Books, Venue

The Bookish Community: My Crutch During Covid-19

There is an unexpected and overlooked connection created by people when they bond over books. It’s time to bring that to light. 

I fall into the stereotype of a literature student – someone whose entire world revolves around reading. I find comfort in books, and so do many of my course mates. But, down to my own anxieties, I found it hard to connect with other literature students when my course began. As a result, I was close to finishing my first year having made very few friends. Until I found my people.

I finally plucked up the nerve to go to a book club I’d had my eye on, and I instantly knew I wanted to be friends with everyone there. It was blaringly obvious I’d found the connection I’d been searching for. Then Covid-19 struck and it stopped the world. After only a month of knowing these people, of not quite being able to form that connection, the pandemic pulled me away. You can imagine my relief when they created perhaps the most chaotic group chat I’d ever been in.

It was packed full of book lovers, people who I could finally relate to. We used this space to vent about the world, about our struggles with university being cut short, or having to unexpectedly leave what had been our home for the past six months. These people understood me, and they became my support system. They would reach out when I had my own experience of Covid-19, they became some of my closest confidants. This all stemmed from a beautiful bookish community. 

This group chat would break off into buddy reads which would lead onto Netflix Watch Parties. This in turn led to inside jokes and shared interests, and an ever-growing list of book recommendations. Over the summer of 2020, this community became my escape from everything that threatened to consume me, from a family member becoming ill with the virus, to cabin fever from being stuck inside.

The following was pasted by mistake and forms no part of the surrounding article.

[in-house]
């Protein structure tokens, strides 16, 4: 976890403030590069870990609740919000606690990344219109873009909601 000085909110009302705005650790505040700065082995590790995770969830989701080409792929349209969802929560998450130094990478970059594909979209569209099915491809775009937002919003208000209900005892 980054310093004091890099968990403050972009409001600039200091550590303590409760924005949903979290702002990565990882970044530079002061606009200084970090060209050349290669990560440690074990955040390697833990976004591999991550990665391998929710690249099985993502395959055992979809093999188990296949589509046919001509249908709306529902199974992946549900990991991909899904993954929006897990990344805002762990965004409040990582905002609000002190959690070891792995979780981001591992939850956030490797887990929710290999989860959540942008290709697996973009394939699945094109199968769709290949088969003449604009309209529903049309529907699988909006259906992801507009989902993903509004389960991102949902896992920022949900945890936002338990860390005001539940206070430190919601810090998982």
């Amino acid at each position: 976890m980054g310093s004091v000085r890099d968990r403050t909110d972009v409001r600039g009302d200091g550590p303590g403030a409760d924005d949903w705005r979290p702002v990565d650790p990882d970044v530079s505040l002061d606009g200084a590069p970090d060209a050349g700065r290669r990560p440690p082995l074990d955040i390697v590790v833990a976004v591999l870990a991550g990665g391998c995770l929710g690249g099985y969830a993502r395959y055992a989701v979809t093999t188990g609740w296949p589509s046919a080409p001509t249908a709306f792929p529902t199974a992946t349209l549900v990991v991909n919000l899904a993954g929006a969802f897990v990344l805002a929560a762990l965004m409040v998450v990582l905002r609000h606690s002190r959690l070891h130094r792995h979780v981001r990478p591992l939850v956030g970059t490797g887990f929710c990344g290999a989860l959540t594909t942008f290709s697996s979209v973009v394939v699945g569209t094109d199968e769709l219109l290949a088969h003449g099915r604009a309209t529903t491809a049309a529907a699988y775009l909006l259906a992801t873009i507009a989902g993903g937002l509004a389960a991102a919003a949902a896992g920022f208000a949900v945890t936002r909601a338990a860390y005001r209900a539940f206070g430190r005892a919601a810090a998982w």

However, the support from the bookish community didn’t end there. That group is still up and running, as are some of the buddy reads which have grown massively, and I talk to some of the members every day. It also introduced me to an online book club, dedicated to shedding light on queer voices, and allowing us to celebrate our queer identities.

Another community I joined last year was Bookstagram. I made my account in March 2020, and it became my project over the summer of Covid-19. It pushed me to read more, diversify my list, and find creative ways to publish my bookish thoughts. It’s an incredibly diverse platform, full of reels, stacks, flat-lays, and the people behind those accounts are wonderfully diverse too. They’re of all ages, backgrounds, identities, countries, interests. It’s beautiful. 

It’s a place where like-minded bookish people can find their community. We can recommend books, or gush about our favourite authors. We can cringe about certain phrases whilst delving deeper into the book because “IT’S JUST SO GOOD!!!!” 

Through Bookstagram, I have strengthened my bonds with people from book clubs, I’ve connected with people around the world, I’ve introduced people to new books, and I’ve found some of my favourite authors from this community. As well as this, it’s allowed me to interact with some of my favourite authors – hearing about their new projects or gaining the space to tell them directly how much their works mean to me. 

The bookish community may often be dismissed as loners, or rejects – things I’m sure we’ve all heard in the past when we’ve curled up with a book rather than meeting up with people. But it’s full of wonderful souls. It’s a massively magical and supportive system, full of people who understand.

I have found so much support from this community over the past 16 months, and I know that I’m not alone.


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20/07/2021

About Author

Louise Collins



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The University of East Anglia’s official student newspaper. Concrete is in print and online.

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